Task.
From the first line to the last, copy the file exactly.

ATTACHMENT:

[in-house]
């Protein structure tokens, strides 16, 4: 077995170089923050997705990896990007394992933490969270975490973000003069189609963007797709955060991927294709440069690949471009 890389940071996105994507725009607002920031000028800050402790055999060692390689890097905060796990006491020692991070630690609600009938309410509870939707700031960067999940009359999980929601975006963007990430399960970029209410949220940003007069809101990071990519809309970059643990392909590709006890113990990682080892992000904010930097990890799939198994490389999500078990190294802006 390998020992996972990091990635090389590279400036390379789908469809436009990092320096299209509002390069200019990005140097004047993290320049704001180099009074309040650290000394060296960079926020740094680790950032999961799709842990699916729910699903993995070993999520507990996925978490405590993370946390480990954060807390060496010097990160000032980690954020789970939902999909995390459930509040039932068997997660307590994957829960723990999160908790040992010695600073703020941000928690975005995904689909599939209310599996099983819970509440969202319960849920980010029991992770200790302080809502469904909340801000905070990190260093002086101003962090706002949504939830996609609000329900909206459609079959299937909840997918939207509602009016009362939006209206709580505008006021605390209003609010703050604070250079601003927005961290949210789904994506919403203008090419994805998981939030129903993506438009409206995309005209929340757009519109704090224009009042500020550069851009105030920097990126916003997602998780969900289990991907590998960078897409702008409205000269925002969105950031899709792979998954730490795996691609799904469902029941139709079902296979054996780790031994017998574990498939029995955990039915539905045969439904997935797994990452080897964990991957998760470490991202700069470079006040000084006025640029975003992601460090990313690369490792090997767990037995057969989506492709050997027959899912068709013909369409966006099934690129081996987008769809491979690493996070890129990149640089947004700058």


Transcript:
[in-house]
């Protein structure tokens, strides 16, 4: 077995170089923050997705990896990007394992933490969270975490973000003069189609963007797709955060991927294709440069690949471009 890389940071996105994507725009607002920031000028800050402790055999060692390689890097905060796990006491020692991070630690609600009938309410509870939707700031960067999940009359999980929601975006963007990430399960970029209410949220940003007069809101990071990519809309970059643990392909590709006890113990990682080892992000904010930097990890799939198994490389999500078990190294802006 390998020992996972990091990635090389590279400036390379789908469809436009990092320096299209509002390069200019990005140097004047993290320049704001180099009074309040650290000394060296960079926020740094680790950032999961799709842990699916729910699903993995070993999520507990996925978490405590993370946390480990954060807390060496010097990160000032980690954020789970939902999909995390459930509040039932068997997660307590994957829960723990999160908790040992010695600073703020941000928690975005995904689909599939209310599996099983819970509440969202319960849920980010029991992770200790302080809502469904909340801000905070990190260093002086101003962090706002949504939830996609609000329900909206459609079959299937909840997918939207509602009016009362939006209206709580505008006021605390209003609010703050604070250079601003927005961290949210789904994506919403203008090419994805998981939030129903993506438009409206995309005209929340757009519109704090224009009042500020550069851009105030920097990126916003997602998780969900289990991907590998960078897409702008409205000269925002969105950031899709792979998954730490795996691609799904469902029941139709079902296979054996780790031994017998574990498939029995955990039915539905045969439904997935797994990452080897964990991957998760470490991202700069470079006040000084006025640029975003992601460090990313690369490792090997767990037995057969989506492709050997027959899912068709013909369409966006099934690129081996987008769809491979690493996070890129990149640089947004700058």